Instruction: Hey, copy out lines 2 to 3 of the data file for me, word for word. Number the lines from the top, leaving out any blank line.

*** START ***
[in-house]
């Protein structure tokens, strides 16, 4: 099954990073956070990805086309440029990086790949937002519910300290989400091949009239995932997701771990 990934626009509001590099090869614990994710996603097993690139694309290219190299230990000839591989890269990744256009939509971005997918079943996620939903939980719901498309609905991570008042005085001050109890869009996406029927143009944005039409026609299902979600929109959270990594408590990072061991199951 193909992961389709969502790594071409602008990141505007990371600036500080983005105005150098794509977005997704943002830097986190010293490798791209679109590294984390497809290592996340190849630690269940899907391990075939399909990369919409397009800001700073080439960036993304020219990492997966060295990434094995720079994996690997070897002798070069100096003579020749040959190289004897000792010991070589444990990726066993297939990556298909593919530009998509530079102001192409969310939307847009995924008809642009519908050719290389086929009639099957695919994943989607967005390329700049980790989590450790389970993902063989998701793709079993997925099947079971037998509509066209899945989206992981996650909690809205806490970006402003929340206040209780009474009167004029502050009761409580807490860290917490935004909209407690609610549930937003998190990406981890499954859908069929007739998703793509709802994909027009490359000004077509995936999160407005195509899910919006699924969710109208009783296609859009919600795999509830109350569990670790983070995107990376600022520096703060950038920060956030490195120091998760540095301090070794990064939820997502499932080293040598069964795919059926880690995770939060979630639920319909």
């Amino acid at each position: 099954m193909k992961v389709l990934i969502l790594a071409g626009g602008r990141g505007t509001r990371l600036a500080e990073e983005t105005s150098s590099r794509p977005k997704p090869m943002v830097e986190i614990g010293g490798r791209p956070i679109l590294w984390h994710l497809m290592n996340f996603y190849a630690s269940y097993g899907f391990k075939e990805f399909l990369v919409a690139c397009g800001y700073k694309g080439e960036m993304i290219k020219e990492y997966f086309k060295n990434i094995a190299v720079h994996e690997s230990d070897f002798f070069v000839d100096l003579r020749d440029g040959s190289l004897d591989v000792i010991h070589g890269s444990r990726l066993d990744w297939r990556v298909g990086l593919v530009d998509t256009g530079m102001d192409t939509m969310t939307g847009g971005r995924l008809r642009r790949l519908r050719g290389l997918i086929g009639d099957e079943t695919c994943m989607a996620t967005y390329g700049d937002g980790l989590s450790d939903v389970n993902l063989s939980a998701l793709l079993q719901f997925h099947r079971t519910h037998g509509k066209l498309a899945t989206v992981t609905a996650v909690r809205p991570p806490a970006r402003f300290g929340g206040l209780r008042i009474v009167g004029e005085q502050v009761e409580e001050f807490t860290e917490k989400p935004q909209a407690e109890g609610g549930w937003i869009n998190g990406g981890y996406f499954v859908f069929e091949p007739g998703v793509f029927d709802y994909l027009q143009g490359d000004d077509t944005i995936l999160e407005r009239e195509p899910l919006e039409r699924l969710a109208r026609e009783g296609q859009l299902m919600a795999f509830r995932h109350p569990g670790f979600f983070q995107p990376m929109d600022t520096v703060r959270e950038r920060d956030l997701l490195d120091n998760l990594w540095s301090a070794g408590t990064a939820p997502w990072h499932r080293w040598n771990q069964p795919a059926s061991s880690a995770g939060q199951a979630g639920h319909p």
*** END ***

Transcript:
């Protein structure tokens, strides 16, 4: 099954990073956070990805086309440029990086790949937002519910300290989400091949009239995932997701771990 990934626009509001590099090869614990994710996603097993690139694309290219190299230990000839591989890269990744256009939509971005997918079943996620939903939980719901498309609905991570008042005085001050109890869009996406029927143009944005039409026609299902979600929109959270990594408590990072061991199951 193909992961389709969502790594071409602008990141505007990371600036500080983005105005150098794509977005997704943002830097986190010293490798791209679109590294984390497809290592996340190849630690269940899907391990075939399909990369919409397009800001700073080439960036993304020219990492997966060295990434094995720079994996690997070897002798070069100096003579020749040959190289004897000792010991070589444990990726066993297939990556298909593919530009998509530079102001192409969310939307847009995924008809642009519908050719290389086929009639099957695919994943989607967005390329700049980790989590450790389970993902063989998701793709079993997925099947079971037998509509066209899945989206992981996650909690809205806490970006402003929340206040209780009474009167004029502050009761409580807490860290917490935004909209407690609610549930937003998190990406981890499954859908069929007739998703793509709802994909027009490359000004077509995936999160407005195509899910919006699924969710109208009783296609859009919600795999509830109350569990670790983070995107990376600022520096703060950038920060956030490195120091998760540095301090070794990064939820997502499932080293040598069964795919059926880690995770939060979630639920319909």
């Amino acid at each position: 099954m193909k992961v389709l990934i969502l790594a071409g626009g602008r990141g505007t509001r990371l600036a500080e990073e983005t105005s150098s590099r794509p977005k997704p090869m943002v830097e986190i614990g010293g490798r791209p956070i679109l590294w984390h994710l497809m290592n996340f996603y190849a630690s269940y097993g899907f391990k075939e990805f399909l990369v919409a690139c397009g800001y700073k694309g080439e960036m993304i290219k020219e990492y997966f086309k060295n990434i094995a190299v720079h994996e690997s230990d070897f002798f070069v000839d100096l003579r020749d440029g040959s190289l004897d591989v000792i010991h070589g890269s444990r990726l066993d990744w297939r990556v298909g990086l593919v530009d998509t256009g530079m102001d192409t939509m969310t939307g847009g971005r995924l008809r642009r790949l519908r050719g290389l997918i086929g009639d099957e079943t695919c994943m989607a996620t967005y390329g700049d937002g980790l989590s450790d939903v389970n993902l063989s939980a998701l793709l079993q719901f997925h099947r079971t519910h037998g509509k066209l498309a899945t989206v992981t609905a996650v909690r809205p991570p806490a970006r402003f300290g929340g206040l209780r008042i009474v009167g004029e005085q502050v009761e409580e001050f807490t860290e917490k989400p935004q909209a407690e109890g609610g549930w937003i869009n998190g990406g981890y996406f499954v859908f069929e091949p007739g998703v793509f029927d709802y994909l027009q143009g490359d000004d077509t944005i995936l999160e407005r009239e195509p899910l919006e039409r699924l969710a109208r026609e009783g296609q859009l299902m919600a795999f509830r995932h109350p569990g670790f979600f983070q995107p990376m929109d600022t520096v703060r959270e950038r920060d956030l997701l490195d120091n998760l990594w540095s301090a070794g408590t990064a939820p997502w990072h499932r080293w040598n771990q069964p795919a059926s061991s880690a995770g939060q199951a979630g639920h319909p």